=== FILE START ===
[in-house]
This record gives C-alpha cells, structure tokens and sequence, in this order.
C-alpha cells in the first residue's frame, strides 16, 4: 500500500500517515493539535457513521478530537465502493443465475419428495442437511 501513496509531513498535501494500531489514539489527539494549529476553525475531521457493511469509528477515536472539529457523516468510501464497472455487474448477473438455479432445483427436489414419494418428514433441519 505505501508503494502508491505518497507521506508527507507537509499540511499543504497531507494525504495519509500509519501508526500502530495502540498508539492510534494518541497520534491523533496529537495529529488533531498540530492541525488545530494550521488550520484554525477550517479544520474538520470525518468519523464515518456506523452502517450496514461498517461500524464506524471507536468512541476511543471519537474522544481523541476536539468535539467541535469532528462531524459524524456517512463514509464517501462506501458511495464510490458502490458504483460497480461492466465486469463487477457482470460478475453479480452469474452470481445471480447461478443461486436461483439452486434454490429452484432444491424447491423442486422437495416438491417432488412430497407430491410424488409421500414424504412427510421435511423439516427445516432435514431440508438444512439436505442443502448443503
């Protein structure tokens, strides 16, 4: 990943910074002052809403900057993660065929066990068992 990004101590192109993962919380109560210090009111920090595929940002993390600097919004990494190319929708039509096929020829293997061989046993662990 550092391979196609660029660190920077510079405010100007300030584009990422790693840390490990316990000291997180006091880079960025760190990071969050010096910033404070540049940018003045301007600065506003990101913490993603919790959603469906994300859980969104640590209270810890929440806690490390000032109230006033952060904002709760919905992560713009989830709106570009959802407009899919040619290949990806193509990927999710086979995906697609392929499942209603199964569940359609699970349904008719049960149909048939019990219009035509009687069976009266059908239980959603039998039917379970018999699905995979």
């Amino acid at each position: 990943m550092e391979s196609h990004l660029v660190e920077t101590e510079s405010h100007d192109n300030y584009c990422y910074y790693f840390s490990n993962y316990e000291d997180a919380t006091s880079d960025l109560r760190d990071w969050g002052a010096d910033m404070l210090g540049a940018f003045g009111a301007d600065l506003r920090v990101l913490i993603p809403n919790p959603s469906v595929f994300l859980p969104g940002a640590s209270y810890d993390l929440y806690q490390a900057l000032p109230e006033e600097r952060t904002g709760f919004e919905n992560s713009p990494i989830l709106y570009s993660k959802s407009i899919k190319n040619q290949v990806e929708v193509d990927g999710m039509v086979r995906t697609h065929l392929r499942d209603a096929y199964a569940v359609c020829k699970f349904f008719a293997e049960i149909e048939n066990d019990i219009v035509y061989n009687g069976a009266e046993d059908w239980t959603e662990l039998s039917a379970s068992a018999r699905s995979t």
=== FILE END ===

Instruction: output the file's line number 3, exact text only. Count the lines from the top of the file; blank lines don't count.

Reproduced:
C-alpha cells in the first residue's frame, strides 16, 4: 500500500500517515493539535457513521478530537465502493443465475419428495442437511 501513496509531513498535501494500531489514539489527539494549529476553525475531521457493511469509528477515536472539529457523516468510501464497472455487474448477473438455479432445483427436489414419494418428514433441519 505505501508503494502508491505518497507521506508527507507537509499540511499543504497531507494525504495519509500509519501508526500502530495502540498508539492510534494518541497520534491523533496529537495529529488533531498540530492541525488545530494550521488550520484554525477550517479544520474538520470525518468519523464515518456506523452502517450496514461498517461500524464506524471507536468512541476511543471519537474522544481523541476536539468535539467541535469532528462531524459524524456517512463514509464517501462506501458511495464510490458502490458504483460497480461492466465486469463487477457482470460478475453479480452469474452470481445471480447461478443461486436461483439452486434454490429452484432444491424447491423442486422437495416438491417432488412430497407430491410424488409421500414424504412427510421435511423439516427445516432435514431440508438444512439436505442443502448443503